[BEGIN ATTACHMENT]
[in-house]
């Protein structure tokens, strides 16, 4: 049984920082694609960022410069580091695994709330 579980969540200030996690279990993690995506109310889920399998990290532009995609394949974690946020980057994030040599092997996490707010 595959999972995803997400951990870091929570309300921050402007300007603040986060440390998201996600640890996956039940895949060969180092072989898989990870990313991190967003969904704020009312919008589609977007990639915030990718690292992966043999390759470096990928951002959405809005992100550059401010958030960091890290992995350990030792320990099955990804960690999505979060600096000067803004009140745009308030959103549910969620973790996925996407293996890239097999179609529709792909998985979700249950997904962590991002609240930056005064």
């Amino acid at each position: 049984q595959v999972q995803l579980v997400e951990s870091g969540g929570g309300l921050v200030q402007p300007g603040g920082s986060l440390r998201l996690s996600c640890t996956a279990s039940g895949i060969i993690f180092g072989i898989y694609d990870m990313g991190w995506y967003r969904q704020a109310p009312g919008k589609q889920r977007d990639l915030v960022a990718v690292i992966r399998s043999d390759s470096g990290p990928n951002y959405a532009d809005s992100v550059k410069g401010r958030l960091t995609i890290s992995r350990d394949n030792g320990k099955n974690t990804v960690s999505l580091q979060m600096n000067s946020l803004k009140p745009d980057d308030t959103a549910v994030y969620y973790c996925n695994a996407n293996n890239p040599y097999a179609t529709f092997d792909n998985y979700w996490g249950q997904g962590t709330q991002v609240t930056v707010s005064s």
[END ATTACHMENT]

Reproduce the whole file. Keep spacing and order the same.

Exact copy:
[in-house]
């Protein structure tokens, strides 16, 4: 049984920082694609960022410069580091695994709330 579980969540200030996690279990993690995506109310889920399998990290532009995609394949974690946020980057994030040599092997996490707010 595959999972995803997400951990870091929570309300921050402007300007603040986060440390998201996600640890996956039940895949060969180092072989898989990870990313991190967003969904704020009312919008589609977007990639915030990718690292992966043999390759470096990928951002959405809005992100550059401010958030960091890290992995350990030792320990099955990804960690999505979060600096000067803004009140745009308030959103549910969620973790996925996407293996890239097999179609529709792909998985979700249950997904962590991002609240930056005064």
């Amino acid at each position: 049984q595959v999972q995803l579980v997400e951990s870091g969540g929570g309300l921050v200030q402007p300007g603040g920082s986060l440390r998201l996690s996600c640890t996956a279990s039940g895949i060969i993690f180092g072989i898989y694609d990870m990313g991190w995506y967003r969904q704020a109310p009312g919008k589609q889920r977007d990639l915030v960022a990718v690292i992966r399998s043999d390759s470096g990290p990928n951002y959405a532009d809005s992100v550059k410069g401010r958030l960091t995609i890290s992995r350990d394949n030792g320990k099955n974690t990804v960690s999505l580091q979060m600096n000067s946020l803004k009140p745009d980057d308030t959103a549910v994030y969620y973790c996925n695994a996407n293996n890239p040599y097999a179609t529709f092997d792909n998985y979700w996490g249950q997904g962590t709330q991002v609240t930056v707010s005064s």